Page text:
Ways To Solve Relationship Problems Without Breaking Up

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For relationships to work, each partner needs to work on the relationship consistently. Productive, assertive, open, trusting, and respectful communications and using problem solving skills can help in resolving relationship issues. A relationship is always a work in progress, and new challenges will arise. Work with your partner to maintain a healthy, supportive relationship.

When problems start, communication often breaks down and you may notice that you and your partner do not talk as much as you used to. To start improving your communication again, try making little appointments to chat about little things.Keep these conversations as light as possible and avoid discussing anything that might upset your partner during this time.  For example, you could set aside 15 minutes per morning to sit and tell each other about your plans for the day. Or, you could give your partner a call on his or her lunch break to check in and see how your partner’s day is going.

If you and your partner are prone to shouting at each other during arguments, try going to a public place to discuss problem topics. Got to a library, a coffee shop, or the mall to talk through the issue. The knowledge that you may cause a scene if you yell at each other should help you to keep your voices down and have a more civil conversation

Interrupting your partner before he or she has finished speaking is also a common cause of problems. If you often interrupt your partner, try to end this habit and allow your partner to finish speaking before you say anything. Doing so will help your partner to feel heard and give you a chance to learn what his or her complaint is all about.

Feeling unappreciated can cause problems in a relationship as well. That is why it is so important to remember to say things like “thank you” and “I appreciate you” as often as possible. For example, if your partner often loads the dishwasher after dinner and tidies up the kitchen, let him or her know that you value these activities. Say something like, “I just want to say thank you for keeping our kitchen so clean and nice. I appreciate that so much.”

Sometimes an argument may get heated and you may find yourself saying or wanting to say things that are meant to make your partner feel bad about him or herself rather than to solve your problems. If you feel the urge to say something hurtful to your partner, take a moment to stop and think about what the problem is and what you could say to move closer to a solution. For example, instead of calling your partner a mean name or insulting him or her in some other way, identify what you want him or her to do.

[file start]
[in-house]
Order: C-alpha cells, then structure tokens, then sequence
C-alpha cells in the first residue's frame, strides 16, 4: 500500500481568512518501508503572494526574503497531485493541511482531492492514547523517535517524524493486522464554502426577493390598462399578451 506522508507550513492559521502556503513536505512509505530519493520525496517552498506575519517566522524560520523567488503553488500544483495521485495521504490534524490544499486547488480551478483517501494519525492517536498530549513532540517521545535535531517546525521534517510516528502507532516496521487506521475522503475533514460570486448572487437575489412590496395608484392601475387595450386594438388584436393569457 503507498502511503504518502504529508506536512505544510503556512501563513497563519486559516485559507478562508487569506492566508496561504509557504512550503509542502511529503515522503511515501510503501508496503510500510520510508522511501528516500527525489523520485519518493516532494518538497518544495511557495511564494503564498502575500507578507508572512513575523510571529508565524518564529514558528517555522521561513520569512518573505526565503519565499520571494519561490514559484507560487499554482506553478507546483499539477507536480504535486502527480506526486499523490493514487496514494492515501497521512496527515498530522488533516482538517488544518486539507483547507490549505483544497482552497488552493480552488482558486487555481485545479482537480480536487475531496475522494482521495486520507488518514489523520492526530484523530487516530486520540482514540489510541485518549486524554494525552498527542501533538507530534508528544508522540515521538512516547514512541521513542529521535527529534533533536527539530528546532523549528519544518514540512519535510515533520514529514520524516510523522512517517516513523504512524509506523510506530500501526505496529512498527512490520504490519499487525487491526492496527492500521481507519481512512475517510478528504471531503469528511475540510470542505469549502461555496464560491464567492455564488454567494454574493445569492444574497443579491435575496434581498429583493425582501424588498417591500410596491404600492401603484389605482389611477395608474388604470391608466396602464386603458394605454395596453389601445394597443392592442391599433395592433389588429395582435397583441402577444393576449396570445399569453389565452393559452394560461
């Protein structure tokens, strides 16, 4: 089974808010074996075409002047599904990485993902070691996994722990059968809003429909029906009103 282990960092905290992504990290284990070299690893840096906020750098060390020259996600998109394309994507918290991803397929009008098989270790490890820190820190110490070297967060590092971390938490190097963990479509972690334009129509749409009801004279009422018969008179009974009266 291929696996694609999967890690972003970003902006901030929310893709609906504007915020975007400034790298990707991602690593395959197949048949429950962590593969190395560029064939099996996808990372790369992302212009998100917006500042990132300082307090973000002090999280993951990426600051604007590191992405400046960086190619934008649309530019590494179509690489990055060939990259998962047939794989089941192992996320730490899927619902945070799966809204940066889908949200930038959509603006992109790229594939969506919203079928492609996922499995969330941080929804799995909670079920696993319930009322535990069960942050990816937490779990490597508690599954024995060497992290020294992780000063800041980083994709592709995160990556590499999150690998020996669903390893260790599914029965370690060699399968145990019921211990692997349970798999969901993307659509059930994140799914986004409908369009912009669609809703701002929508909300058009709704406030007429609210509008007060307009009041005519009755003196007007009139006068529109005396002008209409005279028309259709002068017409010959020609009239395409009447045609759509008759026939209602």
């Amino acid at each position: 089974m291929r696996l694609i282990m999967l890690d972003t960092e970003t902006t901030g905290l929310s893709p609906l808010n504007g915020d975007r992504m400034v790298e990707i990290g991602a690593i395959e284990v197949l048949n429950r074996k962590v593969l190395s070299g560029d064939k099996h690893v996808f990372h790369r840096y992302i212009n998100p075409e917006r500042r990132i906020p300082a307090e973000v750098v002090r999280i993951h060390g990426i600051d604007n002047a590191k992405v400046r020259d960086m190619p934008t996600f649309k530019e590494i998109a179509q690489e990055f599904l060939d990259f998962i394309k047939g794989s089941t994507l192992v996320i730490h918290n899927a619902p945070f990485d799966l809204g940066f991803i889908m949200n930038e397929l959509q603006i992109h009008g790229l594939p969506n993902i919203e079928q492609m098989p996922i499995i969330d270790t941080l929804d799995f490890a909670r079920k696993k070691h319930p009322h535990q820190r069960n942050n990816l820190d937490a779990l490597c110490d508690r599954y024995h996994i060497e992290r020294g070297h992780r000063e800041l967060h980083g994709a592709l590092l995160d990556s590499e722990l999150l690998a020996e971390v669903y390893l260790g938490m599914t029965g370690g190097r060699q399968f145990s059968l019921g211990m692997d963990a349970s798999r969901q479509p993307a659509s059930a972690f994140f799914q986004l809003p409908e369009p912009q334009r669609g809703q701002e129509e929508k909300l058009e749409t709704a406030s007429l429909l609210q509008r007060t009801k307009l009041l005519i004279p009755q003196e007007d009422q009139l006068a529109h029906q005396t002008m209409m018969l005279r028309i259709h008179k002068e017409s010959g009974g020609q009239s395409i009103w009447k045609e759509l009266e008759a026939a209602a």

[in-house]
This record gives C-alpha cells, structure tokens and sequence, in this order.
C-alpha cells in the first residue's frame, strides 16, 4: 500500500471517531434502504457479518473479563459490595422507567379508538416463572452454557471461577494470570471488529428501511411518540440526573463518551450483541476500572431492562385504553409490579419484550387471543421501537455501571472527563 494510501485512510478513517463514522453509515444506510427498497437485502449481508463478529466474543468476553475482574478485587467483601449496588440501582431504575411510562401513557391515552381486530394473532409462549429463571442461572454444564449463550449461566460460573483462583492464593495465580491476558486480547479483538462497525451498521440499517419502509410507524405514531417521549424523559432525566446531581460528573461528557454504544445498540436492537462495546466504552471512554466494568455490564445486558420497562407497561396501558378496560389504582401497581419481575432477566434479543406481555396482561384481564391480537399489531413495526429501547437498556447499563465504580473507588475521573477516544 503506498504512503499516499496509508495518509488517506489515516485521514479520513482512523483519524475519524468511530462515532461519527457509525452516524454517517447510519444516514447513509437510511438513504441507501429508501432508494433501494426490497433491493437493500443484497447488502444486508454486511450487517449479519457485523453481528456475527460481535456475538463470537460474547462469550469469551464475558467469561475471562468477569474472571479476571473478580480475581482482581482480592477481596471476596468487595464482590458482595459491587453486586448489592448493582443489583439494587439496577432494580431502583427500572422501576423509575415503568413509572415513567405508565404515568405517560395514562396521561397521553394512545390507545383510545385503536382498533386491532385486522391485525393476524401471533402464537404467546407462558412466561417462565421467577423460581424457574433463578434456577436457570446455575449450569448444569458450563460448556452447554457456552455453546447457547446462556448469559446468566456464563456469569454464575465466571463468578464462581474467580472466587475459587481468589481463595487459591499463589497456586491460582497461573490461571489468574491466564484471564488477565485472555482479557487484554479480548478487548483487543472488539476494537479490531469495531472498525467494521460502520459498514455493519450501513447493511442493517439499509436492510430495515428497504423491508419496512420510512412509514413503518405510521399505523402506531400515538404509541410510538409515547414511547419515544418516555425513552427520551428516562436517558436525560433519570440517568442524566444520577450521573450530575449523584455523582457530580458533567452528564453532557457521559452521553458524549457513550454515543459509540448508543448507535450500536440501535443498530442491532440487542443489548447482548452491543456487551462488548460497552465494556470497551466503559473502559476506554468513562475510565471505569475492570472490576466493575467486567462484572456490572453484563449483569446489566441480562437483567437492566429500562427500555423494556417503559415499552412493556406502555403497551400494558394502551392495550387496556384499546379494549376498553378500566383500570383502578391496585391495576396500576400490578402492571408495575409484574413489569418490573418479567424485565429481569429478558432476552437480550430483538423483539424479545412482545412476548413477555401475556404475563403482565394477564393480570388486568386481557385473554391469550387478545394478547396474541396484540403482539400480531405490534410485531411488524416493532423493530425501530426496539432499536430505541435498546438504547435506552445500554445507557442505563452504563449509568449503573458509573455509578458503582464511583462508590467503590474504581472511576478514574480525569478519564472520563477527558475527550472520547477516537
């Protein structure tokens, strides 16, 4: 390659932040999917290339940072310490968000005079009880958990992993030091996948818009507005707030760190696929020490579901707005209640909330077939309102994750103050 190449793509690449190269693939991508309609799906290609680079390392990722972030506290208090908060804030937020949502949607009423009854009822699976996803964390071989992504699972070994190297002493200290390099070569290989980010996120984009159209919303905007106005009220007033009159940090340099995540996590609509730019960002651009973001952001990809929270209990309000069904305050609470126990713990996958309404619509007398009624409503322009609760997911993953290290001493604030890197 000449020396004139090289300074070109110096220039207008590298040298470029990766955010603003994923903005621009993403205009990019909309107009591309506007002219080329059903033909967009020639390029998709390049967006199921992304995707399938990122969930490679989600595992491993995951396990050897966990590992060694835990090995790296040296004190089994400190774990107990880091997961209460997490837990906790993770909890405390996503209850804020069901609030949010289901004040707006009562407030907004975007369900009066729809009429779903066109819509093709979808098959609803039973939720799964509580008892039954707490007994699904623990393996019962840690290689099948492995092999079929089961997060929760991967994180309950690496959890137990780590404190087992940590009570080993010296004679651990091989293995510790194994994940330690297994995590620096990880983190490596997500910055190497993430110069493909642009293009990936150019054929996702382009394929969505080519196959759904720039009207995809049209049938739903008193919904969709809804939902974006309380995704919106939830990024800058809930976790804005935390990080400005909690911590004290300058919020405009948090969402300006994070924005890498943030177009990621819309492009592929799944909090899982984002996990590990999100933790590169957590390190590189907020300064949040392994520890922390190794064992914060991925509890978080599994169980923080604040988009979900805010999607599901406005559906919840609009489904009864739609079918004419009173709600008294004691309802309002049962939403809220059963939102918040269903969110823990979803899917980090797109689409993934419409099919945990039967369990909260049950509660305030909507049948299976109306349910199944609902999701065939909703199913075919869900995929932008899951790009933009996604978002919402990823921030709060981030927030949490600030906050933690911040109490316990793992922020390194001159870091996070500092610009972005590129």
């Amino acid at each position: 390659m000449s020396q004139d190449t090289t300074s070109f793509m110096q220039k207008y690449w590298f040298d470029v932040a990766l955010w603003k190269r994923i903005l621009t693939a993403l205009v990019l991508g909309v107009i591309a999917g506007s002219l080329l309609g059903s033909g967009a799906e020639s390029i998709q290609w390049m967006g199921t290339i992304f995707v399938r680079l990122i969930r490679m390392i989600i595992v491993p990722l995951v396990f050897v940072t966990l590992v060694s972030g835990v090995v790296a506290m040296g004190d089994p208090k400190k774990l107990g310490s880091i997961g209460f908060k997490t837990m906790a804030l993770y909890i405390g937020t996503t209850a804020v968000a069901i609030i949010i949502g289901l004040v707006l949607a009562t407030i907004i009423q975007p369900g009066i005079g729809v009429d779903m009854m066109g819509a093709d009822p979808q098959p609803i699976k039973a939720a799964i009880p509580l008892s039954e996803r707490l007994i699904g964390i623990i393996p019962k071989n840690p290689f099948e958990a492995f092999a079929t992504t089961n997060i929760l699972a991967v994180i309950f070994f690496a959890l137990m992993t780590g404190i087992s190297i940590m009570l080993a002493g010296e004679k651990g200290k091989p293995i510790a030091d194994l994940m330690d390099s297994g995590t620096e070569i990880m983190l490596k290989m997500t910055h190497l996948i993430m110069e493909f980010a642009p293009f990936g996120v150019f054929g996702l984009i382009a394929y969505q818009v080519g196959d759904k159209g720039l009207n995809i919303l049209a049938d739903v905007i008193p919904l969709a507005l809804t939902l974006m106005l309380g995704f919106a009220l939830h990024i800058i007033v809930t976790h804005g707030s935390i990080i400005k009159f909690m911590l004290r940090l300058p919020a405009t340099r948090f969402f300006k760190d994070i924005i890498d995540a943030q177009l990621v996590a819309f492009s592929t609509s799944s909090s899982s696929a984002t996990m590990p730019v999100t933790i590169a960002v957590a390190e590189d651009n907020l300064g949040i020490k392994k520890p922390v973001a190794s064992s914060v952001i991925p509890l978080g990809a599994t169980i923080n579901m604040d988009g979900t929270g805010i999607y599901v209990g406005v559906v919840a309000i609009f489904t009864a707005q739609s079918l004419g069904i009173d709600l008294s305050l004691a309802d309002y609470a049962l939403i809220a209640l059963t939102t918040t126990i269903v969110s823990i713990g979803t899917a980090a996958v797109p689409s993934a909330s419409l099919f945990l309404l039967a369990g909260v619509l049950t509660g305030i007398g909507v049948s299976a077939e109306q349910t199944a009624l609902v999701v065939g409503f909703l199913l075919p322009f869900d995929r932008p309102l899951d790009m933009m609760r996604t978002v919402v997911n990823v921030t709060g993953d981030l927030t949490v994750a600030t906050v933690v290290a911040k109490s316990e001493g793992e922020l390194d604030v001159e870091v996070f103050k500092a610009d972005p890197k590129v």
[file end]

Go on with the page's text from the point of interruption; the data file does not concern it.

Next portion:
Sometimes you will need to apologize in order to move forward with your partner. Try to be honest with yourself and determine if you are at fault and if you need to apologize. If you make an apology, make sure that it is sincere, specific, and expresses what you plan to do to make things right

The first step in solving a specific relationship problem is to figure out what the problem really is. For example, if you and your partner have been arguing a lot lately, try to pinpoint the reason why. It may be different for each of you.

 Once you have identified the problem, you will need to express how you feel to your partner. When you do so, make sure that you use “I” statements to express your feelings and avoid blaming your partner for the way that you feel.

Acknowledging that you have heard your partner and that you understand how he or she feels is a good way to move forward. Avoid getting defensive because this will only lead to an argument and deepening resentment. Instead, let your partner know that you hear and understand. Do not get defensive even if your partner responds to you with a defensive claim, such as “You are always nagging me and you never appreciate how hard I work.” Acknowledge your partner’s feelings and move on.

Once you have expressed yourselves and acknowledged each other’s feelings, you and your partner will need to come up with a plan to cut down on the frequency of disagreements and the amount of time spent arguing. Try to reach a compromise with your partner so that both of you feel like your needs are being met.

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